Have you been in a situation where you’ve put in weeks and months of effort to study a trading strategy, only to find out in the end that it simply doesn’t work? The disappointment can be so intense, that it can make many people quit the markets altogether. That’s a shame, because the financial markets are probably the biggest wealth creator known to man and successful methods to navigate them do exist. The one which has earned our trust over the years is called the Elliott Wave principle. In this article we aim to create realistic expectations. We’ll explain when it works, when it doesn’t, and how to tell the two apart.
The Two Camps
When it comes to the financial markets, there are innumerable analytical methods promising to improve your trading results. The two main schools of thought are fundamental analysis and technical analysis. The fundamental camp focuses on the economy, a separate industry or a specific company. Economic data, industry reports and company financial statements are the most important things fundamental analysis relies on. And even these, at first sight limited information sources, can lead to vastly different approaches such as value investing, growth investing, event-driven strategies, merger arbitrage and so on.
The technicians, on the other hand, primarily focus on the price charts of financial instruments, seeking repetitive patterns to give them a clue of the future. These include candle analysis, the classical head & shoulders, flags and triangle patterns, the cup and handle, Wyckoff and many, many others. This is the category, in which the Elliott Wave theory falls into, as well. Students of technical analysis also utilize a plethora of technical indicators to help them identify price reversals. There is volume trading, momentum, relative strength index, moving averages, Bollinger bands and the list goes on and on.
The two types of analysis, fundamental and technical, have one thing in common. They claim to have the ability to improve the trading results of everyone who devotes the time and energy needed to study them carefully. The main problem is that a 100% successful trading methodology simply does not exist. Neither fundamental, nor technical analysis can be expected to work every time.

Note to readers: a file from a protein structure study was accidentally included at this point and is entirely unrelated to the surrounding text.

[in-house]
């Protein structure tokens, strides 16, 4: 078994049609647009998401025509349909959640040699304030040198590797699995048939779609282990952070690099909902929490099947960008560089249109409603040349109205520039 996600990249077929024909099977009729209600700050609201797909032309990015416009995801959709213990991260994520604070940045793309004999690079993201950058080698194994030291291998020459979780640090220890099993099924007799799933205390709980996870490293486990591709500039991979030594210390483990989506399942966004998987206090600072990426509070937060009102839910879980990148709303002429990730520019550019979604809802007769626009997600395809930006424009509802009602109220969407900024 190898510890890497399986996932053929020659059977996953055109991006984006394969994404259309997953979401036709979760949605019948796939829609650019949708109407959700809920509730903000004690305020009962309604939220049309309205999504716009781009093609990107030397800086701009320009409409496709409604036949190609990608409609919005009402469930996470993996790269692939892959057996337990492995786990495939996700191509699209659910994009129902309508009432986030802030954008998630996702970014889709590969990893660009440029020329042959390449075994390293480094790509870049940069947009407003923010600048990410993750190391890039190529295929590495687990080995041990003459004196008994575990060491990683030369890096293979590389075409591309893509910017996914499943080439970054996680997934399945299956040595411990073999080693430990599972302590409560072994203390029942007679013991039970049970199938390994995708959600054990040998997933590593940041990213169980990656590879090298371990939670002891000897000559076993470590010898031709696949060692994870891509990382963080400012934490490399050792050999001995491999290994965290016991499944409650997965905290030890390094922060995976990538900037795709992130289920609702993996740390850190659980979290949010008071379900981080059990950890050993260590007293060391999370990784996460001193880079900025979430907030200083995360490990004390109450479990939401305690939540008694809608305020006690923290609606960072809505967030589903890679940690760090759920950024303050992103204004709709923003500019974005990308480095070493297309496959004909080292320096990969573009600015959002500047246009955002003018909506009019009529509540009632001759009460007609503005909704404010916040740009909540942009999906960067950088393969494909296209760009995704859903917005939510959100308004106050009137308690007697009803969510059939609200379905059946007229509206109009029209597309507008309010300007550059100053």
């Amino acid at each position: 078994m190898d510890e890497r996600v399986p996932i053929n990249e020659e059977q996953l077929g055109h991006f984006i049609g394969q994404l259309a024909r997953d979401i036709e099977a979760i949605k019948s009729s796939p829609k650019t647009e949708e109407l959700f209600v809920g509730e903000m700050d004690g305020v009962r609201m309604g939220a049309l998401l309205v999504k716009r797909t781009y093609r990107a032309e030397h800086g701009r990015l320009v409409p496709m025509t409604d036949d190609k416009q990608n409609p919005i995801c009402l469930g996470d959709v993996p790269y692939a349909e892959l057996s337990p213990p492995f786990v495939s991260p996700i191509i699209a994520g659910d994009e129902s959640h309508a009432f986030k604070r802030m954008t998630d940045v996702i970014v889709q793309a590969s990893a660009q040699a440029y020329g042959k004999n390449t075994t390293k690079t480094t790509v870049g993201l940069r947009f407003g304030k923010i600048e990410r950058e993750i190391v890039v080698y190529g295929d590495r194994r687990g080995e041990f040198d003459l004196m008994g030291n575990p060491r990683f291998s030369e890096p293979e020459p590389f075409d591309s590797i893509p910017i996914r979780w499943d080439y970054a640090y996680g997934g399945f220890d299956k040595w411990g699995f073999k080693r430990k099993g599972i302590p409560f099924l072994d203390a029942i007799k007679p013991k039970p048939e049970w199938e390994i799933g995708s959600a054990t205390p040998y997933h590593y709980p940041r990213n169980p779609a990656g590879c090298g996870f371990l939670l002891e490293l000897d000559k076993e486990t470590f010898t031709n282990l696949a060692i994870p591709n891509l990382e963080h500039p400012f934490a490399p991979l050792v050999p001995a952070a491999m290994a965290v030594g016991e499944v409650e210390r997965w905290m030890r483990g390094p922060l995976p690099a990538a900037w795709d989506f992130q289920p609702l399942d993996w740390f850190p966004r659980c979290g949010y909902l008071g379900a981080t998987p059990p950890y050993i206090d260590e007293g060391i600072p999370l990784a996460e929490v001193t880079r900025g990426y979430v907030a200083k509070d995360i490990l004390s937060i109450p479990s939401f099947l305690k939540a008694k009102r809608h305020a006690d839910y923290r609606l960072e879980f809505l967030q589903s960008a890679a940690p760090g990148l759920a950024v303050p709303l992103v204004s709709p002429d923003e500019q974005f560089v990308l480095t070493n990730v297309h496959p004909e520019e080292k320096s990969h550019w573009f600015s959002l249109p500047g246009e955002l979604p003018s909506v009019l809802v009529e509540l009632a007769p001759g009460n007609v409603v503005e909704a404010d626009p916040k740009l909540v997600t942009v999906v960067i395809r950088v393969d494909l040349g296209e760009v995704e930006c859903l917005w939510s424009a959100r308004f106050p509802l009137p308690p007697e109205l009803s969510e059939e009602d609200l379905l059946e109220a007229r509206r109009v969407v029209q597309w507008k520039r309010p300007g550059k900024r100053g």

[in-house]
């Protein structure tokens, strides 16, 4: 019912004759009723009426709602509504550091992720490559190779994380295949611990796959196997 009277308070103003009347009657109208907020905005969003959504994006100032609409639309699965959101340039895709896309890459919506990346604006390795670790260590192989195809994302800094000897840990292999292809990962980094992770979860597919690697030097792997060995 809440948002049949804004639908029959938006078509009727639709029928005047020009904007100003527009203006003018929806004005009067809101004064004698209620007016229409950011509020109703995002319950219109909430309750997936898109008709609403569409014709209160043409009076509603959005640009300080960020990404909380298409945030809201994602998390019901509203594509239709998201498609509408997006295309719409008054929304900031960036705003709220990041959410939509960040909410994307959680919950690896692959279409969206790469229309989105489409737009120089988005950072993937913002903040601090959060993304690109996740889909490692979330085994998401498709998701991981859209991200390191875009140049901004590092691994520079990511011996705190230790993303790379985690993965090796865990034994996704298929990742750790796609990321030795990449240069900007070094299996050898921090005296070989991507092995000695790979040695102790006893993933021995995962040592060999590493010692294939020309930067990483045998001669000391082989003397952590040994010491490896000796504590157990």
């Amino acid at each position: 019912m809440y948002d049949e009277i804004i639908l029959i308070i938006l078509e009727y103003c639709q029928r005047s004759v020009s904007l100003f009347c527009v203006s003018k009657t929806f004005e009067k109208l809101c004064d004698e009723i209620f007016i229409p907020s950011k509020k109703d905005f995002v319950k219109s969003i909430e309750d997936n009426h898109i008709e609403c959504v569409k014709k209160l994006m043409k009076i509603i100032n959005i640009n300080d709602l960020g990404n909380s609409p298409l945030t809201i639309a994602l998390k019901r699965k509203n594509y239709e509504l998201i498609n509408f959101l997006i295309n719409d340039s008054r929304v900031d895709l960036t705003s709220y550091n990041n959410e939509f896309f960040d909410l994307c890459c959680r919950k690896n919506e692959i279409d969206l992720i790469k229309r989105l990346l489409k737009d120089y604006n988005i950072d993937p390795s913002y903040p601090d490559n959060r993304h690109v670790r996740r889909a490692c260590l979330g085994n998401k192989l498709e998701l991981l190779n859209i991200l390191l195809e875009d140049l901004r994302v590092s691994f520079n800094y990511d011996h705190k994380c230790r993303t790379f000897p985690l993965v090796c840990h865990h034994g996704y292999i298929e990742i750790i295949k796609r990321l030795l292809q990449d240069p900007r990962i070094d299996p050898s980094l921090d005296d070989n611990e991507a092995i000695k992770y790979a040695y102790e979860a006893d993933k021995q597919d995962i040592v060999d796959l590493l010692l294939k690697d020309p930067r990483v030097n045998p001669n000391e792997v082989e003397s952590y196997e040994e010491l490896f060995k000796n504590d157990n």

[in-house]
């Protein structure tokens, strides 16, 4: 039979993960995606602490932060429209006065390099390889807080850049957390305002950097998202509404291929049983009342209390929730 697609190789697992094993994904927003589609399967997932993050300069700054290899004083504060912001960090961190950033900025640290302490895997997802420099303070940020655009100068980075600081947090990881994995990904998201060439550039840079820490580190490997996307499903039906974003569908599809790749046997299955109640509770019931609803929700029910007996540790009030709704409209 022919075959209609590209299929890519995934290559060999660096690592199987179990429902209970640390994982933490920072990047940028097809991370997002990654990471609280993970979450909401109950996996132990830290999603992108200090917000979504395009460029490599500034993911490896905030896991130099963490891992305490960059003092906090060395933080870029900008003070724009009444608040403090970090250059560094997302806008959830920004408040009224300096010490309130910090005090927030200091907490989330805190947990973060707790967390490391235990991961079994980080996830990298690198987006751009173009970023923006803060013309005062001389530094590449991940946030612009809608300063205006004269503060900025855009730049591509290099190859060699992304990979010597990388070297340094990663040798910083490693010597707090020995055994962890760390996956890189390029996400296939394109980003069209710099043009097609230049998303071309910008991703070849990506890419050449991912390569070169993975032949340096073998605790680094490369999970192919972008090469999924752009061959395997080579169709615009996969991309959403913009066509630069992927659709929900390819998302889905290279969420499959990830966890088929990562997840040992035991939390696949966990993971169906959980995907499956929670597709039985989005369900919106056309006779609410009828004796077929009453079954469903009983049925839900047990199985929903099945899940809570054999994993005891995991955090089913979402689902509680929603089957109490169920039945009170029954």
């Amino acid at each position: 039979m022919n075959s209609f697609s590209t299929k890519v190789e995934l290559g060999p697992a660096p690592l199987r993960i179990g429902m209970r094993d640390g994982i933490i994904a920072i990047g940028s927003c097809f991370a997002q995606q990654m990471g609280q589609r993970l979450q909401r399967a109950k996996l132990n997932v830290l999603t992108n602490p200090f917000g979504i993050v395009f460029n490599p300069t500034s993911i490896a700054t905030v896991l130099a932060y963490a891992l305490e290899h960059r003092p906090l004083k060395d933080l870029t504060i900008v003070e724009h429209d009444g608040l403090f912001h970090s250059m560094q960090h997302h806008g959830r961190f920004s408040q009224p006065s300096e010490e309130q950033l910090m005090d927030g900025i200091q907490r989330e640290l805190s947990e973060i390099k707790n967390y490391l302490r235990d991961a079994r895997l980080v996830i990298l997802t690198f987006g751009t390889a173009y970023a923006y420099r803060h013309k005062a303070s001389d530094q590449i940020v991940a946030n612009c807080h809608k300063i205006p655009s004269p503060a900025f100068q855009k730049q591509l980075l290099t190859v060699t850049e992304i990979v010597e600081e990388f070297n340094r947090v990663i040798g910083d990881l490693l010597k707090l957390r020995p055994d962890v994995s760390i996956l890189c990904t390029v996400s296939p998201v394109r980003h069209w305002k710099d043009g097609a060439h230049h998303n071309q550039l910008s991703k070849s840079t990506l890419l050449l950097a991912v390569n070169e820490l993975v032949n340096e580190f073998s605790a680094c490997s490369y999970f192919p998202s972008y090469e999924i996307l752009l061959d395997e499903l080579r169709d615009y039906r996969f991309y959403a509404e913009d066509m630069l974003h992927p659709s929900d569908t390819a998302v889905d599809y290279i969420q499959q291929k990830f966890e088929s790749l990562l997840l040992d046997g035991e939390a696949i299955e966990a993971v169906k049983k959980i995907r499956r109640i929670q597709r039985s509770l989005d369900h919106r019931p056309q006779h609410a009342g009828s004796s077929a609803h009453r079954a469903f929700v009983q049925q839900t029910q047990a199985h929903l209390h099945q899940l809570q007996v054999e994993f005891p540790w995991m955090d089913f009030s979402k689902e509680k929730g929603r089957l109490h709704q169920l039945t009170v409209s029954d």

Mistakes Don’t Deter Warren Buffett
But in the modern world, we’re accustomed to things working perfectly every single time. Unless broken, your iPhone, computer, TV or car will switch on and off every time you push the button. That’s not how things work in the financial markets, though. It is simply not an exact science. Even Warren Buffett, arguably the best investor to have ever lived, who’s a firm fundamental value investing proponent, doesn’t get it right all the time. For example, he lost money on ConocoPhillips, Dexter Shoes and Tesco, among others.
He did not, however, abandon value investing, because he knew that despite the occasional mistake, the approach is still sound. So the key to long-term success in the markets is to find and master a method with a high-enough success rate, and then stick with it. Does value investing work? Yes. Does it work all the time? Of course not, Buffett would confirm, and that’s fine.
What About Elliott Wave Analysis?
We’ve also been practicing value investing to pick stocks for The EWM Interactive Portfolio with great success for years now. But when it comes to short-term trading, we think that nothing beats Elliott Wave analysis. Not that we haven’t tried other less-complicated technical methods, because we have. It is only that it turned out that their win rate was similar to a coin toss. That’s probably because anything that is simple enough for everyone to learn, will sooner or later lead to mediocrity. The regression to the mean guarantees that.
Elliott Wave analysis, by contrast, is not easy to master. This is both a blessing and a curse. A blessing, because the regression to the mean phenomenon is not so strong here. A curse, because it puts off many not-so-patient students, who often prefer to declare that Elliott Wave doesn’t work long before they’ve learned how to apply it properly. Every trading method has its own rules and Elliott Wave analysis is no exception. You can’t expect to get the results you hope for, if you don’t follow the rules and don’t conduct your analysis correctly. Alas, many beginners in Elliott Wave analysis don’t. The good news is that there is plenty of information on how to conduct proper Elliott Wave analysis out there, including our eBook and video course.